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Cleveland Clinic Launches Let's Move It Mobile Application

Free Application Combines a Pedometer with Fun and Social Physical Activity Challenges


As part of its Let’s Move It campaign to promote the benefits of an active lifestyle, Cleveland Clinic has released a free consumer mobile application (app) for iPhone and iPod Touch. The Let’s Move It app features a variety of local and world-wide mileage challenges to help users get moving along with a built-in pedometer to track individual progress.

The main feature of the app is the ability for users to engage in one of three Challenge Series including the Stadium Series, Around Town and Around the World. Users who participate in the Stadium Series, for example, can walk the equivalent mileage between Cleveland Browns Stadium and Paul Brown Stadium in Cincinnati. Their progress can then be shared through social networking sites like Facebook and Twitter.

“These features differentiate this mobile app from other exercise-based applications available for mobile devices,” said Paul Matsen, Cleveland Clinic’s Chief Marketing Officer. “The challenges are tied into the local Cleveland infrastructure and sports teams. There’s also a social aspect which allows users to take exercise challenges together and share successes with their social network.”

Additional features of the Let’s Move It app include wellness tips, a video channel, and personal statistics, including the number of steps and miles walked, the number of calories spent, and the approximate number of pounds burned.  It also has a calorie converter that reminds users how much physical activity is required to burn off consumption of popular stadium foods like beer, hot dogs, and French fries.

The app, which is available as a free download on iTunes, is part of Cleveland Clinic’s initiative to make Cleveland a healthier city. The Let’s Move It campaign – presented in collaboration with the Cleveland Cavaliers, Cleveland Browns and Cleveland Indians – is designed to make Clevelanders aware of the role physical activity plays in reducing chronic disease risk.

“Physical inactivity is one of the factors contributing to the escalating chronic disease rate in America,” said Michael F. Roizen, MD, Cleveland Clinic Chief Wellness Officer and Chairman of the Wellness Institute. “The Let’s Move It! app makes exercise fun by creating friendly competitions among users. Research has shown that people who have access to an interactive, social exercise environment are more likely to actually exercise.”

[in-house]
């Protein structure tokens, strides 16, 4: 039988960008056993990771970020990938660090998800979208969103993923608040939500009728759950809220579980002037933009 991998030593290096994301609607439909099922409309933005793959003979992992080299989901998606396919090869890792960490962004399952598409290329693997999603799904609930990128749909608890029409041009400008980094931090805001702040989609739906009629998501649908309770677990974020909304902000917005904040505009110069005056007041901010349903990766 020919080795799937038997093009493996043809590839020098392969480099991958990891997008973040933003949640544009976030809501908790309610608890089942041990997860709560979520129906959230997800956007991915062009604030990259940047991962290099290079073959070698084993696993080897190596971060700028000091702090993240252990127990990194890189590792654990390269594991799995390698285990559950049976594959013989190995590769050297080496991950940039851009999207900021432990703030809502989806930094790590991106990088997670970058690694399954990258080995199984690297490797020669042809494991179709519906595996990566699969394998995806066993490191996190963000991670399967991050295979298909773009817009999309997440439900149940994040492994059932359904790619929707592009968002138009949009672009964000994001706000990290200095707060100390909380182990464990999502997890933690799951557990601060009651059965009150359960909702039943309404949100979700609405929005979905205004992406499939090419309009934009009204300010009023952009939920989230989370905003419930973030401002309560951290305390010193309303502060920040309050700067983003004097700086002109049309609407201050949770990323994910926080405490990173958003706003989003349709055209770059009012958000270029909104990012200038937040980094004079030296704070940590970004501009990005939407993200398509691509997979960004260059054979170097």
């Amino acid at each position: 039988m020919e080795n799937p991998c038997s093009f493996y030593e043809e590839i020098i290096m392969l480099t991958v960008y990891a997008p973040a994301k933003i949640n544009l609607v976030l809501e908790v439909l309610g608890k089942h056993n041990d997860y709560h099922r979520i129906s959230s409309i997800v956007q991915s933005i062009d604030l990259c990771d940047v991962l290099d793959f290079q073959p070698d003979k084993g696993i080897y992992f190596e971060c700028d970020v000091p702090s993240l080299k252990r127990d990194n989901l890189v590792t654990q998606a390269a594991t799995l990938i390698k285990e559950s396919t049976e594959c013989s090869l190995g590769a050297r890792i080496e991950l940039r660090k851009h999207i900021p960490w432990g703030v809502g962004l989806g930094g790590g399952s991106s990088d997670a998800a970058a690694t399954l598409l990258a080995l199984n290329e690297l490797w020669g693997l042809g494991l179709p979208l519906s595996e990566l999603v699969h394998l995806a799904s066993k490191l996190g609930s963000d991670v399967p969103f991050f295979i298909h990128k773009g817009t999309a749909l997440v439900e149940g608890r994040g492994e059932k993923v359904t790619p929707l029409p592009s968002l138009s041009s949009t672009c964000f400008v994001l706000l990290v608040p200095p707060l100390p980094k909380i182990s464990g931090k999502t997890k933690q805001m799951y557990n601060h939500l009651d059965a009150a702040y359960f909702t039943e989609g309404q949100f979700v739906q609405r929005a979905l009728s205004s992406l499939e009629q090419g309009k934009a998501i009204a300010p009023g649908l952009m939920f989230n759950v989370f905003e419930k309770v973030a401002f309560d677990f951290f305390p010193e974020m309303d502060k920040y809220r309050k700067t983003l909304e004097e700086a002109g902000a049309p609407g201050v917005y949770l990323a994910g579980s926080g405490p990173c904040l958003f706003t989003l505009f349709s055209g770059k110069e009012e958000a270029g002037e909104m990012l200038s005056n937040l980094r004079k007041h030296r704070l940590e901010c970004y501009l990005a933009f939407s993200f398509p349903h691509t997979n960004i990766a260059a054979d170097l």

Cleveland Clinic and local AT&T stores are hosting Let’s Move It launch parties in various Northeast Ohio communities. The launch parties are free and open to the public, and feature special appearances by Cleveland Browns players and/or alumni. All launch parties are from 2 p.m. – 7 p.m. on the following days:

  • Wednesday, Nov. 3, AT&T, 35925 Detroit Road, Avon, 44011
  • Thursday, Nov. 4, AT&T, 1088 N. Court Street, Medina, 44256
  • Tuesday, Nov. 9, AT&T, 25309 Cedar Road, Lyndhurst, 44124

About Cleveland Clinic

Cleveland Clinic, located in Cleveland, Ohio, is a not-for-profit multispecialty academic medical center that integrates clinical and hospital care with research and education. It was founded in 1921 by four renowned physicians with a vision of providing outstanding patient care based upon the principles of cooperation, compassion and innovation. U.S. News & World Report consistently names Cleveland Clinic as one of the nation’s best hospitals in its annual “America’s Best Hospitals” survey. About 2,100 full-time salaried physicians and researchers and 11,000 nurses represent 120 medical specialties and subspecialties. In addition to its main campus, Cleveland Clinic operates nine community hospitals and 15 Family Health Centers in Northeast Ohio, Cleveland Clinic Florida, the Lou Ruvo Center for Brain Health in Las Vegas, Cleveland Clinic Canada, and opening in 2012, Cleveland Clinic Abu Dhabi. In 2009, there were more than 4.6 million visits throughout the Cleveland Clinic health system and 170,000 hospital admissions. Patients came for treatment from every state and from more than 100 countries.

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